Written by: Rachael Keefe

Sometimes It Takes A Poet

It’s the Fourth Sunday of Advent and I’m doing my best to hold onto that. My mind is on Friday’s peace rally at a local Muslim community center, the Saturday …

Sometimes It Takes A Poet


It’s the Fourth Sunday of Advent and I’m doing my best to hold onto that. My mind is on Friday’s peace rally at a local Muslim community center, the Saturday Black Lives Matter march, and the emerging plans for rallies and conversations over Martin Luther King weekend. It’s hard to focus on Mary and Elizabeth when the tensions and conflicts of the world keep making themselves known.

There’s something in this account of Mary’s visit to her cousin that I’ve always found unsettling. Yes, it’s beautiful. The words Mary spoke are eloquent and filled with the love and promise of God. But I am still uncomfortable. I want to say it’s because it feels like I’ve peeked in on a private moment. However, it’s more than that.

Here are two woman who are well-acquainted with shame. Elizabeth had been barren in her childbearing years. She would have been told and believed that this was God’s doing, that she was judged as unworthy, sinful even. Since Zechariah was a priest, then it was surely Elizabeth’s sin that made her barren.

Until all of a sudden she wasn’t. This is not a rare story in and of itself. I can’t help but wonder if anyone who had mistreated her apologized after she conceived. Probably not. Yet, in those moments of joy where she experienced all her prayers answered, she likely didn’t care. She would have a child, a son who would play a part in changing the world. I wonder if she lived long enough to see what her baby boy would become…

Then there is Mary. She was young, almost too young, and she was pregnant unexpectedly. She was also unmarried. The usual punishment for this was death. If Joseph hadn’t taken her in, she would have been killed. Instead she goes to visit her cousin, Elizabeth.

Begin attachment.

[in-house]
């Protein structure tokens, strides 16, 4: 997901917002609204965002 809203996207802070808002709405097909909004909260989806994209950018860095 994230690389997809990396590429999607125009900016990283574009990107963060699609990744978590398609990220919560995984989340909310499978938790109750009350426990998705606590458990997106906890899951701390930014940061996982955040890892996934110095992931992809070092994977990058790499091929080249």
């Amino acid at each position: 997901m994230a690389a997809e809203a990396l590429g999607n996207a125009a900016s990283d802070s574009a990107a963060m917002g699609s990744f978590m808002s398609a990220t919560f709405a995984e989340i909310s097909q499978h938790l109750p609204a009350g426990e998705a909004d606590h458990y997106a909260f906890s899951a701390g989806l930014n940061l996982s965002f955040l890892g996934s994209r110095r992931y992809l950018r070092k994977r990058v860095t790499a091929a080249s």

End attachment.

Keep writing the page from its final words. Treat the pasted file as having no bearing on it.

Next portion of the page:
Elizabeth was likely a better woman than I am. I would be annoyed if I were her. I mean she waited a very long time and likely shed many tears and whispered many prayers as the years piled up and her womb remained empty. Along comes Mary who finds herself pregnant without even trying, literally. On top of this, Elizabeth’s child would play second fiddle to Mary’s. I don’t know, maybe just having a child was enough?

Anyway, here we are with the meeting between the two. That’s when it happens. That’s when the child within Elizabeth leaps in the presence of the child within Mary. This is where my discomfort comes in. It just feels so personal and private, not necessarily a moment for the whole world to look in on for centuries.

Then I came across a poem by Luci Shaw titled, “Salutations.” Sometimes it takes a poet to make the overly familiar into something strange and new. The last few lines snapped me out of my inward focus this year:

And my heart turns over
when I meet Jesus
in you.

That’s it, isn’t it? The Gospel in the proverbial nutshell. This is how it should be with us when we meet family, friends, neighbors, and strangers. Our hearts should be leaping and turning over when we meet Christ in one another, a private moment that should be made public over and over again. This idea brings tears to my eyes. I’ve missed this simple message in this passage for years because I was too busy thinking about other things. I’ve missed meeting Christ in too many others because I’ve been too busy thinking about other things.

What better day of the year to recognize how much we’ve missed Christ in one another than on the Sunday that we acknowledge the great gift of Love given to us at Christmas?

RCL – Year C – Fourth Sunday of Advent – December 20, 1015
Micah 5:2-5a
Luke 1:46b-55 or Psalm 80:1-7
Hebrews 10:5-10
Luke 1:39-45 [46-55]

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About Rachael Keefe

Rachael is an author, a pastor, a teacher, and a poet. Her latest book (The Lifesaving Church - Chalice Press) is on faith and suicide prevention. She is currently the pastor of Living Table UCC in Minneapolis, and has launched a spiritual direction practice.

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